Experts say new technologies improve hearing aids
There's an old joke in the auditory industry that illustrates the public relations problems -- and the functional issues -- related to hearing aids.
It starts with a man telling his friend, "I just got new hearing aids."
The friend says, "Oh? What kind are they?"
The man looks at his watch and answers: "It's 3 o'clock."
Funny if you have perfect hearing. Not so funny if you've been in that guy's shoes. And it's downright disappointing if you are Brent Edwards, vice president for research at Starkey Laboratories Inc.
Starkey, the largest maker of hearing devices in the United States, held its innovation expo at The Cosmopolitan of Las Vegas last week. More than 3,000 audiologists and other hearing experts from across the country gathered to talk about the latest in hearing aids and what's on the horizon.
There was a time when that joke wasn't far from the truth and you may have had better results using an ear trumpet than a hearing aid. But those days are gone, Edwards says. Still, that news hasn't filtered out into a public that could benefit from the latest hearing aid technology.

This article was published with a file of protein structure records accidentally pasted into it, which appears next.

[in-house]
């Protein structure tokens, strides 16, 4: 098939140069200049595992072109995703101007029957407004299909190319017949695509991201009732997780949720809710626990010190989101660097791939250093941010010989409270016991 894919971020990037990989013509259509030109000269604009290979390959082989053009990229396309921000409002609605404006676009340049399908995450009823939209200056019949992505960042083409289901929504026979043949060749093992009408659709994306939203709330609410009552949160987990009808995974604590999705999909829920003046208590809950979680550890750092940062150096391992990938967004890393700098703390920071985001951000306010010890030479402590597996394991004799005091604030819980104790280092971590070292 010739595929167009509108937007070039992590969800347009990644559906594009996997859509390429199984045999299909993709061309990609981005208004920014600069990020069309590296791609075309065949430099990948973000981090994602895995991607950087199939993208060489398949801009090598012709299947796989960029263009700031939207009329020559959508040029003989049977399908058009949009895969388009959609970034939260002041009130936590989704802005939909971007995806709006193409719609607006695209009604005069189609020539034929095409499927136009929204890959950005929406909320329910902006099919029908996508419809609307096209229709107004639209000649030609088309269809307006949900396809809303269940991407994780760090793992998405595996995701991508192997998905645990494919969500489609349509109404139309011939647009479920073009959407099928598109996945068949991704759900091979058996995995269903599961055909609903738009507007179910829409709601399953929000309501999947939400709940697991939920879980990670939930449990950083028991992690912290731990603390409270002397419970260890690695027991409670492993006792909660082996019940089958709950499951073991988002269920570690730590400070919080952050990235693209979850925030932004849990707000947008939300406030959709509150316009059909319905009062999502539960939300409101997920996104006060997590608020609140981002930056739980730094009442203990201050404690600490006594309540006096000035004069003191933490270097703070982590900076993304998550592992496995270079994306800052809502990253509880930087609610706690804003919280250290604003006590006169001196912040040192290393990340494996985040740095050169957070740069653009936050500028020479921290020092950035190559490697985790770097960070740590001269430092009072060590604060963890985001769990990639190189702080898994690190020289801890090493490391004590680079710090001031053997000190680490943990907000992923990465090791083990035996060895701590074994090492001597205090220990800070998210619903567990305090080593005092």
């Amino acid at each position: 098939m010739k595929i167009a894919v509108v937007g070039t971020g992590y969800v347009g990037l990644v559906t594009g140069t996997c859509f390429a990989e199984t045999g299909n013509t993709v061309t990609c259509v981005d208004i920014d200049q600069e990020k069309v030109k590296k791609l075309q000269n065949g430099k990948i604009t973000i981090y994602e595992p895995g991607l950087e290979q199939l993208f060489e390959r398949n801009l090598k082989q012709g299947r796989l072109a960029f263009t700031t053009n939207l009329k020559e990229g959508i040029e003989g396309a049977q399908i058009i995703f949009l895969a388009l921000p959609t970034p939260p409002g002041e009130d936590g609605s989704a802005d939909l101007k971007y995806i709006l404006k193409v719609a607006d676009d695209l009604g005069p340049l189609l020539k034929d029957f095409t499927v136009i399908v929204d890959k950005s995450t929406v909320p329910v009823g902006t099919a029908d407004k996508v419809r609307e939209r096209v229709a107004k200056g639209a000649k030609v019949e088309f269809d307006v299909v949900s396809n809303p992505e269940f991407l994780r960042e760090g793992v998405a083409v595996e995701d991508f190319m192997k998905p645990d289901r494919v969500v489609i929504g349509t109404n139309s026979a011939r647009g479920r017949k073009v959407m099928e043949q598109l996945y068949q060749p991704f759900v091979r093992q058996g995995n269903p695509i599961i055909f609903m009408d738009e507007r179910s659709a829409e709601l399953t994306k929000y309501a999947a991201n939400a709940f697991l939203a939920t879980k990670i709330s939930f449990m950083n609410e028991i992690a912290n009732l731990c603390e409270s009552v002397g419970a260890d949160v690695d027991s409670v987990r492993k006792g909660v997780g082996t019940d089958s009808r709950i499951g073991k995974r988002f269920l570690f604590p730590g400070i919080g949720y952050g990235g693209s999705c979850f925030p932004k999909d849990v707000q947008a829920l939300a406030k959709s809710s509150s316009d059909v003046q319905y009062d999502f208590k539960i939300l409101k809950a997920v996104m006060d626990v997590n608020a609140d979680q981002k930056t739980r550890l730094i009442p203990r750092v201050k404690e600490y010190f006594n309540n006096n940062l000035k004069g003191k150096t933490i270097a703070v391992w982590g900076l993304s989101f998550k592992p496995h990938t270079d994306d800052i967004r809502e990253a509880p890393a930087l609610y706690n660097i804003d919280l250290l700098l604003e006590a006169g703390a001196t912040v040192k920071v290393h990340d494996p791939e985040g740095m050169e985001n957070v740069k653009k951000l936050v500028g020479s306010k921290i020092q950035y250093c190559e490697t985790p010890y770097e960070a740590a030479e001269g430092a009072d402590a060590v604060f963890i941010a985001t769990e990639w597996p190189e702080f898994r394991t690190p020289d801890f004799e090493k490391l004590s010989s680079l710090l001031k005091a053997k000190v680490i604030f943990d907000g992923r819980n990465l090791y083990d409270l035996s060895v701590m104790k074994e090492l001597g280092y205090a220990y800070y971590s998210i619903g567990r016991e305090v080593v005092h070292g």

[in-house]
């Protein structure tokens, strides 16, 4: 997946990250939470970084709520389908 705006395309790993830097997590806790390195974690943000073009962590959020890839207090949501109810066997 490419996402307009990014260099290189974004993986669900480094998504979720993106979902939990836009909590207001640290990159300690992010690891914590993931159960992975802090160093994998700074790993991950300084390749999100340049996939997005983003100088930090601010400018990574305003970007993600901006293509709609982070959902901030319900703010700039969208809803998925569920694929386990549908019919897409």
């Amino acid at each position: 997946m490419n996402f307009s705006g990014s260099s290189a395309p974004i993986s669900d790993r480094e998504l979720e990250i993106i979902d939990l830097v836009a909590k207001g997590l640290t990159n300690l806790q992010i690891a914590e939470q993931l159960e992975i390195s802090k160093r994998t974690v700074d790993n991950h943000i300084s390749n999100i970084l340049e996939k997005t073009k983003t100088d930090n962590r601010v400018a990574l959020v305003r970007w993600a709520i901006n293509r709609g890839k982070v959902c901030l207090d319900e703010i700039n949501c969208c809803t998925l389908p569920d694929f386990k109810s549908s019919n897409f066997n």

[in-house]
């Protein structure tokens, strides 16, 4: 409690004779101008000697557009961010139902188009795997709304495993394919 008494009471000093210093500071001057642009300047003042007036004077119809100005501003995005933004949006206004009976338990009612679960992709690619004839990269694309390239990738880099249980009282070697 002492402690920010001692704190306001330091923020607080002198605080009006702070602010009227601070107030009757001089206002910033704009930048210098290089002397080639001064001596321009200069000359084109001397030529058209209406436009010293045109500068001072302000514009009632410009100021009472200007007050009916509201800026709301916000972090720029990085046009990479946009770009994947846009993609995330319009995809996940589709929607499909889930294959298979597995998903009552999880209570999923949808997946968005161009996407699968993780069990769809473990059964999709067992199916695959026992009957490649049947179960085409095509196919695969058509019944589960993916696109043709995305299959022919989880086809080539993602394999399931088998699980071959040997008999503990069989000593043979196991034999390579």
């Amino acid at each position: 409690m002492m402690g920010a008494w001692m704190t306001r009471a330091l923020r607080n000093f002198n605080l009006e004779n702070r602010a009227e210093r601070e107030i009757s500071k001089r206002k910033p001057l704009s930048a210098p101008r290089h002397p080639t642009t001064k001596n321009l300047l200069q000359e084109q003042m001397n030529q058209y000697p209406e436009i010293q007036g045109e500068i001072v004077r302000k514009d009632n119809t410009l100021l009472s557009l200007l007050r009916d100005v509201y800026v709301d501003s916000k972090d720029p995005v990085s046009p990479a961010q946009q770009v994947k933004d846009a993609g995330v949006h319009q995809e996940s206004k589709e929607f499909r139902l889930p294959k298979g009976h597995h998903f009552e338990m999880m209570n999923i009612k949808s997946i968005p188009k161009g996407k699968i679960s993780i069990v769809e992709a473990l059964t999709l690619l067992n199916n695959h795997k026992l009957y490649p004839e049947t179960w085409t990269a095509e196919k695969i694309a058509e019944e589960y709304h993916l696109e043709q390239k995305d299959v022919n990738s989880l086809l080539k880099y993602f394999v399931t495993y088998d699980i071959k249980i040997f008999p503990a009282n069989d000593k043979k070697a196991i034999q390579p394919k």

While hearing aids have grown more effective, Edwards says, the negative reputation lingers.
The good news is that hearing aids are smaller and better than ever. They're so small that they are almost undetectable when worn in the ear. They also can help people hear better, understand speech more clearly and mask sounds such as ringing or buzzing.
Wireless technology, the same that is used in Bluetooth devices, has enabled manufacturers to address two of the biggest problems people encounter when using hearing aids: talking on the phone and watching television, Edwards says. The wireless technology allows sound to be streamed right to the hearing aid.
"This has been an evolution," says Jerry Ruzicka , president of Starkey. "Hearing aids were always analog devices. About a decade ago we started introducing digital. After that, we were able to take the next step, which was introduce software that could (program) hearing aids. Now we've taken the next step, which is to put these radios in each hearing aid."